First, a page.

- Finally, riding side by side allows bicyclists to talk with one another more easily, increasing the enjoyment of the ride.
Thus, I ask that 60-6,317 (2) be written to allow double file riding in the drive lane, not just on the shoulder of the road.
Removing the FTR and single file requirements will greatly improve the visibility, safety, and operation of the bicycle. These amendments follow naturally and logically from requiring passing vehicles to move completely into the next lane. Taken as a whole, they would produce the best driving options and expectations for bicyclists and motor vehicles by treating both by the same rules. Drivers of bicycles must comply with all the same rules as motor vehicles. Thus we should be treated as a slow moving motor vehicle owning, and being allowed anywhere in, the whole lane.
* http://nebraskalegislature.gov/FloorDocs/104/PDF/Intro/LB39.pdf - page 4, line 8
** page 5, line 1
If you agree, please write in your own words/experience the following Senators and urge them to amend the two sections and pass LB 39 to the full senate:
Sen. Rick Kolowski –introduced LB 39 – email@example.com
Transportation & Telecommunications Committee
Sen. Jim Smith – Chairman – Omaha firstname.lastname@example.org
Sen. Lydia Brasch – Vice Chair – West Point email@example.com
Sen. Al Davis – Hyannis firstname.lastname@example.org
Sen. Tommy Garrett – Bellevue email@example.com
Sen. Beau McCoy – Omaha firstname.lastname@example.org
Sen. John Murante – Gretna email@example.com
Sen. Les Seiler – Hastings firstname.lastname@example.org
September 7th, 2012 |
Category: Activate Omaha
One of the (many) things I love about my job at Activate Omaha is giving presentations. I don’t know how many I’ve done over the years, but it’s been a fair amount, and the audiences have run the gamut from kindergarteners to senior citizens. It’s always fascinating to see what part of the presentation resonates with the group and sparks discussion.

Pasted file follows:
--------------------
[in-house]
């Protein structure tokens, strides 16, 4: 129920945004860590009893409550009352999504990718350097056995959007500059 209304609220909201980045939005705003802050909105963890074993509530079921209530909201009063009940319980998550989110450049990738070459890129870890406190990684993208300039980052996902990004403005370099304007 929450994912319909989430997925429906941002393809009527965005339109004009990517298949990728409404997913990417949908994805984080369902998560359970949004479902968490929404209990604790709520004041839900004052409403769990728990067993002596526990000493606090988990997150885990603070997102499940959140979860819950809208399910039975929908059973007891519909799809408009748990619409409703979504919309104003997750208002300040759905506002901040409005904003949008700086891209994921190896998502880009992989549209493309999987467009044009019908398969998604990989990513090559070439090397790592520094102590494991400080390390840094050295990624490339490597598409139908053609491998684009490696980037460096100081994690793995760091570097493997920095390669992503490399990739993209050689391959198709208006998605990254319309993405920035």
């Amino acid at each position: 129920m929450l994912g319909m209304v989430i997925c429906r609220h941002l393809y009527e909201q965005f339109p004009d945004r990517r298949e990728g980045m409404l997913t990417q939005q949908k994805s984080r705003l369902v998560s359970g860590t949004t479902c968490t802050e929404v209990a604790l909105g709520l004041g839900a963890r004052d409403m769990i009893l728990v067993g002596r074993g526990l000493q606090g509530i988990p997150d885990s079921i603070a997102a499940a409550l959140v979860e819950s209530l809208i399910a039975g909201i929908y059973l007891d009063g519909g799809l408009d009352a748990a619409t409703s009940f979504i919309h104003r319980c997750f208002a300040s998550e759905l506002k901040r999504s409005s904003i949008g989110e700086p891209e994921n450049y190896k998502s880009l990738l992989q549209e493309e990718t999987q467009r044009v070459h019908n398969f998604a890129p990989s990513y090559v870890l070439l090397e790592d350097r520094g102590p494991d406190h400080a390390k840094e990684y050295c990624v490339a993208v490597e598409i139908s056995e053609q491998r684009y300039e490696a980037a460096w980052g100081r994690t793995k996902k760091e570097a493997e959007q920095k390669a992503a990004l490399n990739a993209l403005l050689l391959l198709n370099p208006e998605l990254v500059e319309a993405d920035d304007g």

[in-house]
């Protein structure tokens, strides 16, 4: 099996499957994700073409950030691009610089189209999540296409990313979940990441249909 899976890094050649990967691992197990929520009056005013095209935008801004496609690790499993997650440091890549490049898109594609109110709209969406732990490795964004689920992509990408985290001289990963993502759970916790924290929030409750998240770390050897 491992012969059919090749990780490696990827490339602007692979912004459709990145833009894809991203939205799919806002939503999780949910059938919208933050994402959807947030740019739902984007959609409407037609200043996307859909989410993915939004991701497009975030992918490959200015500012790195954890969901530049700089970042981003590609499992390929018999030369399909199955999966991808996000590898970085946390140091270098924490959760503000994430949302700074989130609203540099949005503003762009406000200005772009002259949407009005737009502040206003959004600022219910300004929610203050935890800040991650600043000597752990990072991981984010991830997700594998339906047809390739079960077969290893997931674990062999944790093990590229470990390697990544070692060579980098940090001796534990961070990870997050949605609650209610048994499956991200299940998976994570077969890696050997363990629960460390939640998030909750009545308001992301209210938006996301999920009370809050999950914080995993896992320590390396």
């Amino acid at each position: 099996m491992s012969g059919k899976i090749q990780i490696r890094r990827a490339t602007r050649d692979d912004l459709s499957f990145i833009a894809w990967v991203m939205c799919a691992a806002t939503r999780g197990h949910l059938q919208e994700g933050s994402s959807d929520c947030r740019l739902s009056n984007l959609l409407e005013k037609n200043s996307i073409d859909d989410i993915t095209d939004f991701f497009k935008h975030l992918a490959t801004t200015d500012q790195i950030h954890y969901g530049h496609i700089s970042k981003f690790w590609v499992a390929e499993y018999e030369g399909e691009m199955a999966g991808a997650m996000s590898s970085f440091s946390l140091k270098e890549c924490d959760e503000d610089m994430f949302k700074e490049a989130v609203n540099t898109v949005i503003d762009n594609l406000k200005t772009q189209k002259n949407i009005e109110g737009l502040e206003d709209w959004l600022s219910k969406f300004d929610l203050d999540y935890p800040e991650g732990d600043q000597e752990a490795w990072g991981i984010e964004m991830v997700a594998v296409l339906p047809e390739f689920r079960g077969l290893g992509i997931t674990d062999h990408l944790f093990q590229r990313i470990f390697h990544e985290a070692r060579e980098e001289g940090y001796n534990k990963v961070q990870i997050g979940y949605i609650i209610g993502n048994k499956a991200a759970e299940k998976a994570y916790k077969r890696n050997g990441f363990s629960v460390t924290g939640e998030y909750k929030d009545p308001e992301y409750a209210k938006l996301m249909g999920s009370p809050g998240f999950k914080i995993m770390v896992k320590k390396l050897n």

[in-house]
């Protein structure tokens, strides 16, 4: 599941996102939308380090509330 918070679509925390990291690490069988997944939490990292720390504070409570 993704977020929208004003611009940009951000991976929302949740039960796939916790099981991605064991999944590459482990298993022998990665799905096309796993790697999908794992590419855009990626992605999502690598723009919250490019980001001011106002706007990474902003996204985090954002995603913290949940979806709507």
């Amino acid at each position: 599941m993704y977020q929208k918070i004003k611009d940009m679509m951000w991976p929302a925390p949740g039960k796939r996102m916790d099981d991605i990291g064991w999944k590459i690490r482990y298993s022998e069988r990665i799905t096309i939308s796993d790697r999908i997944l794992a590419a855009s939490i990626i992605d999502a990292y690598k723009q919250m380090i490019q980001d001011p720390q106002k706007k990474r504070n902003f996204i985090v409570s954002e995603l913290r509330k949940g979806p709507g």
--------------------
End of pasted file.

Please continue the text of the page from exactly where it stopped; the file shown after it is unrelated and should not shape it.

Today I presented my usual “What’s Going on With Activate Omaha” to a lunch time service club. These types of audiences are usually on the older side, and usually more male than female, which was the case today. The resonating points with this group really struck me, though, leaving me with a “Huh. Maybe I should blog about this?” feeling. This post might be better suited over on the ModeShift Omaha site, but I’m going to throw it out here for the sake of conversation:
Why are people so willing to use and embrace alternative transportation as a tourist, but not in their home town?
The information I gleaned from my retroactive focus group today included some of the following quotes:
“We visited my son in Chicago, and used public transit there. It works really well.”
“We hopped on one of those pedi-cabs down in San Antonio. We got back to our car so much faster and it was fun!”
“We took the light rail from the airport and got to our hotel in no time. It was great.”
This got me to thinking about how many people that have told me about their mostly positive experiences with public transit and bicycles in OTHER cities. I know, I know…our bus system doesn’t go here and there. Our streets aren’t this or that. We don’t have a cool light rail system. I understand that tourist areas are likely to be spiffed up with visitor’s needs in mind. I get it. But are the buses that much sexier in other cities? Are the streets really that much more bike friendly?
As a tourist, you may not be very familiar with the area, the amount of time it will take to get from point A to point B, or what will happen if you misjudge any number of variables, including your ability to read a transit or bike route map. You may not know someone local you can call to pick you up if you misjudge. Doesn’t that seem inherently “riskier” than jumping on the #2 bus on Dodge and taking a route where you can recite every single landmark between point A and point B with your eyes closed and one hand tied behind your back? Or riskier than riding your bike to the grocery store a mile away?
Why don’t these vacation experiences of ease and convenience translate back to similar behavior when people get home? Do we need to rethink and market alternative transportation with a “tourist” (rather than citizen/resident) mentality, or would it matter?
Lots of questions for this weary Friday brain. Any answers?
October 18th, 2011 |
, Winter Riding
We promised you some additional information on the upcoming Winter Cycling Clinic and here it is. The Clinic is coming up quick (this Sunday) so make sure you chisel out a block of time to join us.